I still cherish and remember fondly these dedicated people. They included Luther and Beth, retired medical doctors from South Africa; and Mary, the 30-year church treasurer and retired school teacher who chose to remain single but assisted nieces and nephews with college expenses. They include Ida, who lived in HUD housing and at the age of 80 passed on. She was a source of sunshine though “as poor as Job’s turkey.” Upon her demise, she deeded to the church her one source of passing the time: a record player and a set of 78 rpm records. «Read the rest of this article»
Financially these are tumultuous days for our country, the world, and us, the residents of Clarksville. Throughout the the globe the past six months are conspicuous and striking by the burgeoning financial foreboding. Daily new on the monetary condition of the globe is tortuous. Car manufacturers recently reported that June was a “disastrous” month for sales. We wait with bated breath for this plight to hit bottom; instead more bad news is announced.
A recent USA Today headline proclaimed “Rising prices hammer seniors on fixed income.” Food and medication goes out of reach for some. These are troublesome times, too, for parents, single or married, for grandparents and all adults. «Read the rest of this article»
In an issue of Newsweek arrives on Tuesday or Wednesday, I peruse the contents and give priority to articles and stories that appeal to me at the moment. After that, I read it from cover to cover, starting at page 1. Recently the story No Buddha Required captured my attention and lead the competition as to what i would read first.
Rembrandt’s “Philosopher in Meditation”
No Buddha Required is by no means a critical, derogatory or fault-finding expose of Buddhism. Being the international city Clarksville is, there are believers in this world religion among us. I know several practicing Buddhists, productive citizens who have a depth of compassion. Their teachings are respectful of all God’s creatures. «Read the rest of this article»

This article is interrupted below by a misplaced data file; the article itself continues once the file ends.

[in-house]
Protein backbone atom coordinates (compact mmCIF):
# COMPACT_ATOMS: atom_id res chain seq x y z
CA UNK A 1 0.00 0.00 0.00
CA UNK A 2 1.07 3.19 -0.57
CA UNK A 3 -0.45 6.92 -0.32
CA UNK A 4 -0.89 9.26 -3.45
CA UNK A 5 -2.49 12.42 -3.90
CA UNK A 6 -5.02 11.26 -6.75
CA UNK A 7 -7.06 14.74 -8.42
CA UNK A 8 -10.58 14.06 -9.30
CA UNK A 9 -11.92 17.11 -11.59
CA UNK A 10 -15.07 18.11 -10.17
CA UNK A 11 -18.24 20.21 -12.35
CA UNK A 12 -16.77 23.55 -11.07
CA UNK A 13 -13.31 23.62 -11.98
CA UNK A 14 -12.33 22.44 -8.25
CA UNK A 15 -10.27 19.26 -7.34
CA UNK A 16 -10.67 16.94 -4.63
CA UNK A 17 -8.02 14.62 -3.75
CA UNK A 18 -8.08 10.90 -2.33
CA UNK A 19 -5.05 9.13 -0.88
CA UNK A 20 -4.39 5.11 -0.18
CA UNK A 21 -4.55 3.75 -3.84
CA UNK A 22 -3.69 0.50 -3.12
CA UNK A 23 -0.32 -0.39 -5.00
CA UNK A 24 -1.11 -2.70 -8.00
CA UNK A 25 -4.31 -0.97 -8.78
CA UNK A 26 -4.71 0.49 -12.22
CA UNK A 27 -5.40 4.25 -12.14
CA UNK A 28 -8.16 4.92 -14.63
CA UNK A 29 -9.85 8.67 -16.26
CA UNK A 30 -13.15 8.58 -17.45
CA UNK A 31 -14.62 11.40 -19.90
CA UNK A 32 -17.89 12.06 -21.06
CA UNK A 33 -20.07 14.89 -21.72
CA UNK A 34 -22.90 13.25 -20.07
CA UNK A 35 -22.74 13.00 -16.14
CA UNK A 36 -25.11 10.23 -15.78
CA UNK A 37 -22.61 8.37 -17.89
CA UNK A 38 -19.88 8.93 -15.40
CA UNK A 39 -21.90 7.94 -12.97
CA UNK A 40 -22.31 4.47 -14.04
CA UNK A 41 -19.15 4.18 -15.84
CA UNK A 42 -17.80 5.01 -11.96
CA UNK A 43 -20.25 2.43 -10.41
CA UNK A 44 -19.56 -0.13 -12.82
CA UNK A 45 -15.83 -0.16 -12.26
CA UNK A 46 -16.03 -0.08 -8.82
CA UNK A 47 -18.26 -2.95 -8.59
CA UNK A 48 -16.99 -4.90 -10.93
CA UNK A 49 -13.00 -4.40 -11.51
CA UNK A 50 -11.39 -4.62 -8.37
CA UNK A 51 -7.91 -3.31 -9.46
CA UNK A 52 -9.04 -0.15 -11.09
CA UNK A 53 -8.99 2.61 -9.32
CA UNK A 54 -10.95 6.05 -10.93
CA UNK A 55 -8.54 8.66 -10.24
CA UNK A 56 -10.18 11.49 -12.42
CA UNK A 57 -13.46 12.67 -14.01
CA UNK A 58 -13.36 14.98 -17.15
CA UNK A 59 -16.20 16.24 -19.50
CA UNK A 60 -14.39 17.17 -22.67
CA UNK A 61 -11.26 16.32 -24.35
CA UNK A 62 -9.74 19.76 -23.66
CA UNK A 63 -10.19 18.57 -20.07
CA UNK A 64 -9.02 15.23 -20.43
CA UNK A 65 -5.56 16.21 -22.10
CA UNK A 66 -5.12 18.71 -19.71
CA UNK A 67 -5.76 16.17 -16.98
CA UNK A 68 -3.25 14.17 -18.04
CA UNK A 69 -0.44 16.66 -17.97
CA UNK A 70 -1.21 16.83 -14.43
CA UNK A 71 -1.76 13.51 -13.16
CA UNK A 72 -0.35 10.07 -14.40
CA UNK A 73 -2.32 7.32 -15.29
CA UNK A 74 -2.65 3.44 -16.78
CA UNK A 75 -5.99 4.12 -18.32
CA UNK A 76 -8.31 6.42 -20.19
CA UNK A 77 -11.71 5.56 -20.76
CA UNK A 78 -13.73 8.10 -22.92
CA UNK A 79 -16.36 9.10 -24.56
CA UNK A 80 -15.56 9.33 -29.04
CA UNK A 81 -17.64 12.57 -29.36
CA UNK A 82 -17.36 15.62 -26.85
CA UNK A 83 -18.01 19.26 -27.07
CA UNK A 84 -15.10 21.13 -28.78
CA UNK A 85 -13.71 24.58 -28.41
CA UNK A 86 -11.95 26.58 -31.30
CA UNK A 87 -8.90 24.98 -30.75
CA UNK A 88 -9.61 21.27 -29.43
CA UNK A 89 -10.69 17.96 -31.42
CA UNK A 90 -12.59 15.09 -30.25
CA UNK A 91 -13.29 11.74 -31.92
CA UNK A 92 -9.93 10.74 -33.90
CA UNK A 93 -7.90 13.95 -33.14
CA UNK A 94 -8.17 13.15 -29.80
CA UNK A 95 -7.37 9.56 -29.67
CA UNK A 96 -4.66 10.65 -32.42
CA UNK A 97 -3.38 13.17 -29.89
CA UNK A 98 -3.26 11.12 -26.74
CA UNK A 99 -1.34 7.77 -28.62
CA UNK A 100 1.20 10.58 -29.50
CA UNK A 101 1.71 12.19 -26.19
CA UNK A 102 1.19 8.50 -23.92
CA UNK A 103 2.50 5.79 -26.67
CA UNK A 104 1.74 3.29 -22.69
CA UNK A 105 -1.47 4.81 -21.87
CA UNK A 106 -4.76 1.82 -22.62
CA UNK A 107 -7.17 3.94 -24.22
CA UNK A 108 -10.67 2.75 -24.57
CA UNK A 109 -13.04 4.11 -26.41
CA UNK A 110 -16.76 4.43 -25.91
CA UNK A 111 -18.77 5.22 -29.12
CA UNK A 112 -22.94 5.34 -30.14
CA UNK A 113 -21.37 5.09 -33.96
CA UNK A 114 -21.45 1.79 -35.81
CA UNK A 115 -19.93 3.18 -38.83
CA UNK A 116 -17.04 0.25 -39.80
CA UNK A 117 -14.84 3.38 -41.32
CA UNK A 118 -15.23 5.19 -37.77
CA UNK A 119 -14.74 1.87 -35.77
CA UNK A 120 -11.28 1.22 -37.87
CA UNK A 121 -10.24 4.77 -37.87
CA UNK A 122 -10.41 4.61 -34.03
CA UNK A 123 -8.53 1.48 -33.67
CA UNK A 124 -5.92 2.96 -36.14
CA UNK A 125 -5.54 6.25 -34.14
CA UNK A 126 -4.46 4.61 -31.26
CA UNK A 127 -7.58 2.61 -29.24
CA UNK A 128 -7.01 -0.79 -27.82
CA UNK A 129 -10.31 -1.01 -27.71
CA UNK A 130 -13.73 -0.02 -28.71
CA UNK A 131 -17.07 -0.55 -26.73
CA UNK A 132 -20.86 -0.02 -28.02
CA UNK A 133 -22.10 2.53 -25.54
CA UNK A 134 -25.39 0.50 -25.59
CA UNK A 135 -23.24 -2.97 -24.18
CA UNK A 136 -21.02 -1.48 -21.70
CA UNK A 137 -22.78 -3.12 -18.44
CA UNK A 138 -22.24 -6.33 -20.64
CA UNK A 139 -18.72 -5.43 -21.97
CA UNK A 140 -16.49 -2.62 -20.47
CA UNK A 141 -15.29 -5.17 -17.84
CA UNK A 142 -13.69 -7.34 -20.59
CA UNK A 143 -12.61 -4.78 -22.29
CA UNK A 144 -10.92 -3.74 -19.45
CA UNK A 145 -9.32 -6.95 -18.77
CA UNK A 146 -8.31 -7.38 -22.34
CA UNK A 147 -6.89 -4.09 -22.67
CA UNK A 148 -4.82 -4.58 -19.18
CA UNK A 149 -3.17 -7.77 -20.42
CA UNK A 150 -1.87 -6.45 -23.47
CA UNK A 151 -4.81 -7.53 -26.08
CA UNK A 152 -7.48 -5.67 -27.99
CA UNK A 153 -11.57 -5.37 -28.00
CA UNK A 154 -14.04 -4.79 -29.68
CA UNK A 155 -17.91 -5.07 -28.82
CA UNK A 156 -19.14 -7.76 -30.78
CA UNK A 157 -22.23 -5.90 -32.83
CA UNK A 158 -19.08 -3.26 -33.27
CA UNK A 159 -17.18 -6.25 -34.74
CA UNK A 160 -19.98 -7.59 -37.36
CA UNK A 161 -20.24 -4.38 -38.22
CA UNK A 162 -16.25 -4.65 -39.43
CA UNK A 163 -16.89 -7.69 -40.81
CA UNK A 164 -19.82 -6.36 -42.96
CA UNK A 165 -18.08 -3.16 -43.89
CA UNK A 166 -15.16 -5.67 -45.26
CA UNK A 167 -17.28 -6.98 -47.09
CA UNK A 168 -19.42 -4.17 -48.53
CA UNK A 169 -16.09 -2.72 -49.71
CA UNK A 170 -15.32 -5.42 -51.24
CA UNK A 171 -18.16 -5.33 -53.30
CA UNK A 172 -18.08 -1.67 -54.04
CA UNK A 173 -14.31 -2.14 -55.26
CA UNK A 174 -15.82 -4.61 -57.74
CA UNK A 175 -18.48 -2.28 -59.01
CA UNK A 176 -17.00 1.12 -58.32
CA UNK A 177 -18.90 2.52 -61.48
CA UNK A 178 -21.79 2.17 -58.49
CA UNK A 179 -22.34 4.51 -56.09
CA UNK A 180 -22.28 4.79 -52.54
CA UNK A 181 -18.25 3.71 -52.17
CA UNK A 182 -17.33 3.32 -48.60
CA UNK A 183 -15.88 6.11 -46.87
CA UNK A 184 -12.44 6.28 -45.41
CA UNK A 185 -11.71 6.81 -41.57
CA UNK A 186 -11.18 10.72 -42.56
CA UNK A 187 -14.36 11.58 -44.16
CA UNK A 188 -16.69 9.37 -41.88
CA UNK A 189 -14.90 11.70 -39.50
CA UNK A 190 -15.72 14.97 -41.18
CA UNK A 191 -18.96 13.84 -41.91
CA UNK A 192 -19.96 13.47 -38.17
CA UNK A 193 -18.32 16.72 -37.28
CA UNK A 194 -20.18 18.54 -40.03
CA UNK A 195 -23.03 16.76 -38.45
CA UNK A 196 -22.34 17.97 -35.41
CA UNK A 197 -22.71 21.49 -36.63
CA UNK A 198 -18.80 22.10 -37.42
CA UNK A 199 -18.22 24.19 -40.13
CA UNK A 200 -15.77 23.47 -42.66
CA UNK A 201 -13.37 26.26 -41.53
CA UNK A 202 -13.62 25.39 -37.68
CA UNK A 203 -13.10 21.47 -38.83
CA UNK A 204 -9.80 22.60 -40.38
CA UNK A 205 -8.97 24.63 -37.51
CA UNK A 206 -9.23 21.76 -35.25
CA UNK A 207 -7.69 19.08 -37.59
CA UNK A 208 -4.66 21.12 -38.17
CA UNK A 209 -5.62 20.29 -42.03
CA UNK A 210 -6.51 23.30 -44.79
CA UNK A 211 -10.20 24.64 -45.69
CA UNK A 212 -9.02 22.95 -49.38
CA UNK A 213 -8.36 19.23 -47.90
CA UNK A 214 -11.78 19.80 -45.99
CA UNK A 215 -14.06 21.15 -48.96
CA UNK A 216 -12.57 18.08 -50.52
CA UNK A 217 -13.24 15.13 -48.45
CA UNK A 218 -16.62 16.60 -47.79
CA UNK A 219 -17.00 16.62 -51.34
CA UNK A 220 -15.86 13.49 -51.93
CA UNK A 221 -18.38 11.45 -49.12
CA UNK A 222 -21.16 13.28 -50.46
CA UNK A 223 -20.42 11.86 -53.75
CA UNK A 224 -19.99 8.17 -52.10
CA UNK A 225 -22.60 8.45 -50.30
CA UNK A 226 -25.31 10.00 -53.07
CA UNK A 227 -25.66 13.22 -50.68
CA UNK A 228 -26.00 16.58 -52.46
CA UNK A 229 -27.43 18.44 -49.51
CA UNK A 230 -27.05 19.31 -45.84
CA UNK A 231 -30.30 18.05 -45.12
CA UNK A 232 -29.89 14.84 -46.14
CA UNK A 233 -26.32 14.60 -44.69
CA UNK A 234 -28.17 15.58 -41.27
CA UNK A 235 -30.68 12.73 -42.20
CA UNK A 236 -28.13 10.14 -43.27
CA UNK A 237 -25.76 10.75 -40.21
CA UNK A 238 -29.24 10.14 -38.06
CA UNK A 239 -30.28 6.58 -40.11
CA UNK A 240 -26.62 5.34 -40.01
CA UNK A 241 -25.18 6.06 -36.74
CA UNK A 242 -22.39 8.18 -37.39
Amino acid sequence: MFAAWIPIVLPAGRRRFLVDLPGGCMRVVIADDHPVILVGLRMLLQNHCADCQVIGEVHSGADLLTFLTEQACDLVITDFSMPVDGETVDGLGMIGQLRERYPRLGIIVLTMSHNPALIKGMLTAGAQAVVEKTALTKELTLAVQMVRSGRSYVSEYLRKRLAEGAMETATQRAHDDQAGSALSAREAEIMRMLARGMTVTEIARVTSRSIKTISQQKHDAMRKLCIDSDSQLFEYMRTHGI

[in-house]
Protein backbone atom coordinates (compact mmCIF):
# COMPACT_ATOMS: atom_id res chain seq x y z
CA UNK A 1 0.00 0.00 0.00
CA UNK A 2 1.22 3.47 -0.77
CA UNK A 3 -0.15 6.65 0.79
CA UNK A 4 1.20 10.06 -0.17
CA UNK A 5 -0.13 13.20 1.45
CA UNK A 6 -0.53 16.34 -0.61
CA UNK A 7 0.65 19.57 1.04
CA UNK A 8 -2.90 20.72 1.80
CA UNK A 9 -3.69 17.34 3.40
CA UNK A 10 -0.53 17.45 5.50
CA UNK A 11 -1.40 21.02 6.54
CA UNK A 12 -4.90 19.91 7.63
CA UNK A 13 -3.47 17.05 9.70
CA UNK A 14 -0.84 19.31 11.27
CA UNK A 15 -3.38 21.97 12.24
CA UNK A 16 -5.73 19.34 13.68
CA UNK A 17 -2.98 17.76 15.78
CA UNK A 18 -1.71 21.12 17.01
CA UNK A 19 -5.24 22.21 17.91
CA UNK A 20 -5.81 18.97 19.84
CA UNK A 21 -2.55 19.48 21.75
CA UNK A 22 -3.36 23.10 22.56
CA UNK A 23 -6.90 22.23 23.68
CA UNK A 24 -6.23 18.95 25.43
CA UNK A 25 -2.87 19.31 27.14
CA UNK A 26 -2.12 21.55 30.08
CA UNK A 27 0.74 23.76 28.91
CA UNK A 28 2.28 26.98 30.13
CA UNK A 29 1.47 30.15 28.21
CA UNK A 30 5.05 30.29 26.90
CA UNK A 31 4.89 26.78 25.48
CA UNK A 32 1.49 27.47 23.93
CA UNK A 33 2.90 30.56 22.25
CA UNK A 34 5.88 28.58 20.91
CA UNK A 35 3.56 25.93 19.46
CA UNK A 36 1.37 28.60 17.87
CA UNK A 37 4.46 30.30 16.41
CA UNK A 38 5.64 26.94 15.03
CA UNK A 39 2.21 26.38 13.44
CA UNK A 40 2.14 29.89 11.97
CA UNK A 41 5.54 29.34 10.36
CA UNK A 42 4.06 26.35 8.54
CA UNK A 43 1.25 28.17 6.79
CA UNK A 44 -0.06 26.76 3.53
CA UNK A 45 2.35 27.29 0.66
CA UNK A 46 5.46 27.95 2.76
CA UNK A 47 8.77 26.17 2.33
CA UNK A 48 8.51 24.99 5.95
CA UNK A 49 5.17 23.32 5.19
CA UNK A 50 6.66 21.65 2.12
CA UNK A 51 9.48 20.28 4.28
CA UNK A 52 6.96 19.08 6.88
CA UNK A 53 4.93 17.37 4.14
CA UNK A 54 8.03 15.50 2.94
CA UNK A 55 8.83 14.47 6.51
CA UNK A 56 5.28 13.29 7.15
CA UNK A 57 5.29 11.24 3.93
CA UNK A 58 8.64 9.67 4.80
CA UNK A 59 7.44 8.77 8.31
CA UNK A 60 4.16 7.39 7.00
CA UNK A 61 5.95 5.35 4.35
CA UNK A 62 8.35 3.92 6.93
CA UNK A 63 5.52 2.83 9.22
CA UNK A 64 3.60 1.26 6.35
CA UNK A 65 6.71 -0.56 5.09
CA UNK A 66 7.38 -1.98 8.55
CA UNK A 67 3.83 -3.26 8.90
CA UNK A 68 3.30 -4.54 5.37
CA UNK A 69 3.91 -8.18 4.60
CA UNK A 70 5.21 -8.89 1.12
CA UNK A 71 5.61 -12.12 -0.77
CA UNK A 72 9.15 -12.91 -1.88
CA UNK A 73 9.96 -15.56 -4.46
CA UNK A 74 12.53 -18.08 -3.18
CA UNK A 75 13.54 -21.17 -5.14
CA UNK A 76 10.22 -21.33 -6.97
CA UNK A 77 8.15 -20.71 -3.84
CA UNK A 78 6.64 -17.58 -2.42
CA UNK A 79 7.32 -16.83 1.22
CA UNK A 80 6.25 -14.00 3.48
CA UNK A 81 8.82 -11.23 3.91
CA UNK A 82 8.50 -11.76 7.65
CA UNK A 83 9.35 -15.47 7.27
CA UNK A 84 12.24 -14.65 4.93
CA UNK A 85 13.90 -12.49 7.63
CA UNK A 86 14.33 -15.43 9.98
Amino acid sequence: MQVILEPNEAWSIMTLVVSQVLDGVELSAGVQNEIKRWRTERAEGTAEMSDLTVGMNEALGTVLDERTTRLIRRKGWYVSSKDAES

Fasting is a ritual practice common to the major religions of the world. In the Christian faith, we hear more about the custom during the holy season of Lent, when we practice self-sacrifice to regain a renewed spiritual perspective for daily living.
fasting is a sacrifice where a person voluntarily abstains from consuming food or drinking liquids. I grew up in an evangelical church environment that suggested and encouraged regular fasting as a means of spiritual growth.
As a teenager in St. Louis, I accepted the challenge of abstaining from one meal a week, a challenge for a 16-year-old boy with a typical appetite. For me, I purposely opted to abstain from the Friday school lunch. To heighten my appreciation for this weekly event, I retreated to a quiet place in the high school for an hour of meditation and reflection. This discipline became a spiritual growth hormone for me. This sacrifice aided my efforts to a good teen and to say no to the temptations of being a junior in high school. «Read the rest of this article»
The Episcopal Church offers spiritual nurturing through a liturgical form of worship and religious instruction. In Clarksville, two of our spiritual giants and treasures are Trinity and Grace Episcopal, one in downtown Clarksville and the other in the country. Our community is enriched by their presence and their proclamation of the Good News.
While on active duty, I had the delight of serving with chaplains of the Episcopal faith. I’ll always remember the support of Don, Bob and Jim, who so devotedly represented their Lord and demonstrated God’s grace as chaplains endorsed by the Episcopal Church. «Read the rest of this article»